No matter the interpretation, critics seemed to love this film. It currently holds a 91% critic score on Rotten Tomatoes with the consensus being that it is “as thought-provoking as it is visually compelling, The Witch delivers a deeply unsettling exercise in slow-building horror that suggests great things for writer-director Robert Eggers.” Audiences, on the other hand, didn’t enjoy the film nearly as much. It holds a 57% Rotten Tomatoes score, 6.8 out 10 on IMDb, and a “C-” Cinemascore. Parsing through the audience reviews on Rotten Tomatoes, it is clear that many moviegoers found the film slow and boring until the violent and bloody climax.
It Comes at Night – June 2017
The following year, A24 released another psychological horror film in Trey Edward Shults‘ It Comes At Night. Similar to The Witch, it focuses on the paranoia of a family and builds off the tension stemming from that paranoia. The plot revolves around a family of survivors in a post-apocalyptic world. It is clear there has been an outbreak of some kind that has wiped out the vast majority of the population and it is implied that, when afflicted with the virus, the person turns into something deadly (maybe a zombie?). The audience is watching most of the events unfold from the son, Travis’, point of view. He is unaware what exactly his father is protecting them from and so is the audience.
The plot thickens when the family agrees to take in a couple with a young son. As the two families try to determine whether or not they can trust each other, the tension begins to build. It hits a breaking point when it is revealed that the couple’s young toddler, Andrew, may be infected with this mystery virus. Again, similar to The Witch, all the conflict is grounded and stays between the characters, culminating in a violent and bloody climax with a bit of a twist ending. However, unlike The Witch, no answers are ever given. There is never any proof that anyone was actually infected, only symptoms. What exactly lurks outside at night is never shown nor answered.
It Comes At Night invokes another aforementioned key characteristic of psychological horror: the fear of the unknown. It allows the audience to draw their own conclusions about what lies in the wilderness, if anything at all. Similar to Rosemary’s Baby, this keeps the film grounded in reality and allows it to play to many different fears, regardless of whether it’s an everyday fear like claustrophobia or nosophobia, or something more supernatural based like ghosts, zombies, or monsters.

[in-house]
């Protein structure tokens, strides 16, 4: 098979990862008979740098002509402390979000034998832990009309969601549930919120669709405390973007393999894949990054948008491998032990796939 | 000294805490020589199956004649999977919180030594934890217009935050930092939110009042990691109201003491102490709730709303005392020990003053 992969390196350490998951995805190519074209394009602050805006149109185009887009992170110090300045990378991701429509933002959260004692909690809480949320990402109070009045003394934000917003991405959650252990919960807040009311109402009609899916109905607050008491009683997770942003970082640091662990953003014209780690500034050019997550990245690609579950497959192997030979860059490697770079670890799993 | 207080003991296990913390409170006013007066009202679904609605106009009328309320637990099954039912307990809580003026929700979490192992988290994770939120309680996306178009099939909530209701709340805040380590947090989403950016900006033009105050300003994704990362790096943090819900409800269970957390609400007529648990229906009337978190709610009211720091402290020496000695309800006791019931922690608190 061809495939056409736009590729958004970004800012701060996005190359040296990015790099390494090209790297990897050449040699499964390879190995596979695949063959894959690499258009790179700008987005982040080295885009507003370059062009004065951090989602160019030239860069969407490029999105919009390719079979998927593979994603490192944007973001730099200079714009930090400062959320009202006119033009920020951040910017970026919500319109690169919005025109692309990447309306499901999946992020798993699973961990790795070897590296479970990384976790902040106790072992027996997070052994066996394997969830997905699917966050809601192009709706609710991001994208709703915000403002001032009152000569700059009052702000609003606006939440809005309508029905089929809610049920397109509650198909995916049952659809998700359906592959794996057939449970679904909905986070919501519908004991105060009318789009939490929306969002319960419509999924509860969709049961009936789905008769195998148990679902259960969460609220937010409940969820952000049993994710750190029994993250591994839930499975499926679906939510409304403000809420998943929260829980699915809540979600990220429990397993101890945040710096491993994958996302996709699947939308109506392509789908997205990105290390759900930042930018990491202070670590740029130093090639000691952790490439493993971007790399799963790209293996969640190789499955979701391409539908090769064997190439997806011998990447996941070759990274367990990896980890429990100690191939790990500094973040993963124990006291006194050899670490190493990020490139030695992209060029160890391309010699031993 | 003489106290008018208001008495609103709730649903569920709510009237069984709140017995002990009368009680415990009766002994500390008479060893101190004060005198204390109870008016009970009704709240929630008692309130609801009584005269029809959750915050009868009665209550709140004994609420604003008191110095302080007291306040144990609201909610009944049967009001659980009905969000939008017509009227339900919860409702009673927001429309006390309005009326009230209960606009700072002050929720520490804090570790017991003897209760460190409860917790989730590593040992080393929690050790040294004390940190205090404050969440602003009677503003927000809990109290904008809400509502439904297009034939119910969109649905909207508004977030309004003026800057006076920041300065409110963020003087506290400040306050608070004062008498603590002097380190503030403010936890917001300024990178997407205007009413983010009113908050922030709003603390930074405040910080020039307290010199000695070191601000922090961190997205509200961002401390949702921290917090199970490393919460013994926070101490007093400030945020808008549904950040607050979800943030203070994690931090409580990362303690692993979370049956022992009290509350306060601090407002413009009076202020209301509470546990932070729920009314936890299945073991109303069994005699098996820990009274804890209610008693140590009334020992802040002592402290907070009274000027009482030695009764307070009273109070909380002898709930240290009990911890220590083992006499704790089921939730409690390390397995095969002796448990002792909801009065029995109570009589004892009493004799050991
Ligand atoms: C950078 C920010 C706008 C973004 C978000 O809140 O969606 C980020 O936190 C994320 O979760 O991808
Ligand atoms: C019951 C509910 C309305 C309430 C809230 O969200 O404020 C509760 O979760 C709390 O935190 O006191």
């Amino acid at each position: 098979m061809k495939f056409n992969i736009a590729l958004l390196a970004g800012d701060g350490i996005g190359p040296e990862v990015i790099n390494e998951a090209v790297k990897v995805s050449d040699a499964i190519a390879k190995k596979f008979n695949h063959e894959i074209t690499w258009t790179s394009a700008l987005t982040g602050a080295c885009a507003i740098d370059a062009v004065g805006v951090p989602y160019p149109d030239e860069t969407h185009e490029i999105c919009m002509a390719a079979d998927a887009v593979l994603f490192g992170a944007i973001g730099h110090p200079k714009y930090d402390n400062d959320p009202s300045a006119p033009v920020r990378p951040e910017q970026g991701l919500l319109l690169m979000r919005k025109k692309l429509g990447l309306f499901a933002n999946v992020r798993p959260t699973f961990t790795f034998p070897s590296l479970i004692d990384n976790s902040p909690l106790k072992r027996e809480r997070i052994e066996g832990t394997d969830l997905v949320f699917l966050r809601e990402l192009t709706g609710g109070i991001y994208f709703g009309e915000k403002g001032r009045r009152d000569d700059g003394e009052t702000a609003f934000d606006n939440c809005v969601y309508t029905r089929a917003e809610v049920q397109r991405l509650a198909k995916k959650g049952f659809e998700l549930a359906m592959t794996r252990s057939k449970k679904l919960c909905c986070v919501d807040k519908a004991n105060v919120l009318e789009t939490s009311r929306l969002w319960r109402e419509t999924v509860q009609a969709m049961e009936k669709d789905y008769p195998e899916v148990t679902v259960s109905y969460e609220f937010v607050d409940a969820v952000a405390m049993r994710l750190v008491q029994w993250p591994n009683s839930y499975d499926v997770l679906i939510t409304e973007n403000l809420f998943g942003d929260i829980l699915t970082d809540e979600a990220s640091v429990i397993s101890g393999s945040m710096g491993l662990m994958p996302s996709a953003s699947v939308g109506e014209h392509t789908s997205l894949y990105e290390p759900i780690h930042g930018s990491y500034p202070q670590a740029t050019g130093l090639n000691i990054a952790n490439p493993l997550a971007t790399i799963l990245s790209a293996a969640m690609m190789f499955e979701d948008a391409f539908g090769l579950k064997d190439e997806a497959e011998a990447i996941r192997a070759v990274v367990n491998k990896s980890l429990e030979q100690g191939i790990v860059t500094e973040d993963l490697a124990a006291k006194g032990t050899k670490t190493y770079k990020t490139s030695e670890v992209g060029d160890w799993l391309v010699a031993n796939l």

It also carries another key characteristic of psychological horror in that the film’s ambiguity gives rise to different theories and interpretations. One such theory that changes the entire viewing experience is that the title of the film isn’t referencing a physical thing, rather a state of mind. The theory is that the “It” in the title refers to paranoia. The film then becomes a story about the power of the human psyche and the terrifying scenarios that the human mind can create.
Just like The Witch, It Comes At Night garnered widespread praise from critics. It boasts an 88% critic score on Rotten Tomatoes with the consensus being that it “makes lethally effective use of its bare-bones trapping while proving once again that what’s left unseen can be just as horrifying as anything on the screen.” However, the audience scores tell a very different story. It holds a 44% audience rating on Rotten Tomatoes, a 6.2 out of 10 on IMDb, and a “D” Cinemascore. Audience reviews on Rotten Tomatoes show that the consensus found it to be a slow, boring, and empty film where nothing really happens.
Hereditary – June 2018
Lastly, we come to Ari Aster‘s Hereditary, the most recent horror film released by A24 and easily the most hyped film of the three being discussed. Hereditary tells the story of a family dealing with the aftermath of the passing of a family matriarch. One of the main characters is Annie, whose mother is the one who passes away at the onset of the film. Not too long after, Annie’s daughter, Charlie, passes away suddenly and tragically. Annie, her son Peter, and her husband Steve are now left figuring out how to cope with their immense loss.